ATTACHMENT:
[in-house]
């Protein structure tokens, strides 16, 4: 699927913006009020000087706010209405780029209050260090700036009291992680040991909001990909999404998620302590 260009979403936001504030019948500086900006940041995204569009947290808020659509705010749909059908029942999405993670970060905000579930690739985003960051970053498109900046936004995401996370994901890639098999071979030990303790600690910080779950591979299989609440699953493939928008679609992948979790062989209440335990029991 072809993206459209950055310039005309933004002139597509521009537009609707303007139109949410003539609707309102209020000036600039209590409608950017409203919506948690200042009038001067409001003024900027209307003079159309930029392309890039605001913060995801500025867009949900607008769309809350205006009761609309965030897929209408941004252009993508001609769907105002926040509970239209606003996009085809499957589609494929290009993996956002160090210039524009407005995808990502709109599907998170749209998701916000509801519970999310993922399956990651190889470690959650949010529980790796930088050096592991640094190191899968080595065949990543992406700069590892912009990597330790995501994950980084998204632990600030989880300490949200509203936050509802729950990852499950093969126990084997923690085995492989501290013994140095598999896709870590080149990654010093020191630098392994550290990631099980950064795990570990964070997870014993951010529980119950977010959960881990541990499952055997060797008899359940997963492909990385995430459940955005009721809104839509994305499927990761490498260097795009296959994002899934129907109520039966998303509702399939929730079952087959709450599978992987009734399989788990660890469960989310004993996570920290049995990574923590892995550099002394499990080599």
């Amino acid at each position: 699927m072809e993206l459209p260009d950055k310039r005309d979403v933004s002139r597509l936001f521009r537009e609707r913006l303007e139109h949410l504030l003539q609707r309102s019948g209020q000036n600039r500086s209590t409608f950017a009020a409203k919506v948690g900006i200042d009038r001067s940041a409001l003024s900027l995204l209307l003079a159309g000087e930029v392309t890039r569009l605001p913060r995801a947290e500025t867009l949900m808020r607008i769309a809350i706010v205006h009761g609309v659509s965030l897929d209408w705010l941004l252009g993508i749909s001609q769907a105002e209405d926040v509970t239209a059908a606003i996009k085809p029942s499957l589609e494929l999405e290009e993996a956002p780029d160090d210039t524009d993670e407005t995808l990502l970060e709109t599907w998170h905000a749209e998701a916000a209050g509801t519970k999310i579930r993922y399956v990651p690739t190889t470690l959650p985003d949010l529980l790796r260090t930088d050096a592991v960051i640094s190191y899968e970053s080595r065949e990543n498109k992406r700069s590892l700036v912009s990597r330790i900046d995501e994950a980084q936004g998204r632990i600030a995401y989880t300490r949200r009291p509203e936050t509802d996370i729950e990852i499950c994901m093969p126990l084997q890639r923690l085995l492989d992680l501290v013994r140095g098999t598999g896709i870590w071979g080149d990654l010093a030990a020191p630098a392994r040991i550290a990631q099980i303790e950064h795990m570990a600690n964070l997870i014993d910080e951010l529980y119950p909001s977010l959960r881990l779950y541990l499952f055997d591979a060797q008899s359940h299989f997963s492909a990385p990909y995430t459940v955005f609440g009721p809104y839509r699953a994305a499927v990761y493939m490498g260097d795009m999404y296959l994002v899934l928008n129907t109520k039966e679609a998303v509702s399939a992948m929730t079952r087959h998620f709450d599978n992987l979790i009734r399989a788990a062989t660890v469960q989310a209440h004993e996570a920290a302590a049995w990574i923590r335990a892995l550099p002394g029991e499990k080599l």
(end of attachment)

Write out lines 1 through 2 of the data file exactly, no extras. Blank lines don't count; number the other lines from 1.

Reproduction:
[in-house]
């Protein structure tokens, strides 16, 4: 699927913006009020000087706010209405780029209050260090700036009291992680040991909001990909999404998620302590 260009979403936001504030019948500086900006940041995204569009947290808020659509705010749909059908029942999405993670970060905000579930690739985003960051970053498109900046936004995401996370994901890639098999071979030990303790600690910080779950591979299989609440699953493939928008679609992948979790062989209440335990029991 072809993206459209950055310039005309933004002139597509521009537009609707303007139109949410003539609707309102209020000036600039209590409608950017409203919506948690200042009038001067409001003024900027209307003079159309930029392309890039605001913060995801500025867009949900607008769309809350205006009761609309965030897929209408941004252009993508001609769907105002926040509970239209606003996009085809499957589609494929290009993996956002160090210039524009407005995808990502709109599907998170749209998701916000509801519970999310993922399956990651190889470690959650949010529980790796930088050096592991640094190191899968080595065949990543992406700069590892912009990597330790995501994950980084998204632990600030989880300490949200509203936050509802729950990852499950093969126990084997923690085995492989501290013994140095598999896709870590080149990654010093020191630098392994550290990631099980950064795990570990964070997870014993951010529980119950977010959960881990541990499952055997060797008899359940997963492909990385995430459940955005009721809104839509994305499927990761490498260097795009296959994002899934129907109520039966998303509702399939929730079952087959709450599978992987009734399989788990660890469960989310004993996570920290049995990574923590892995550099002394499990080599």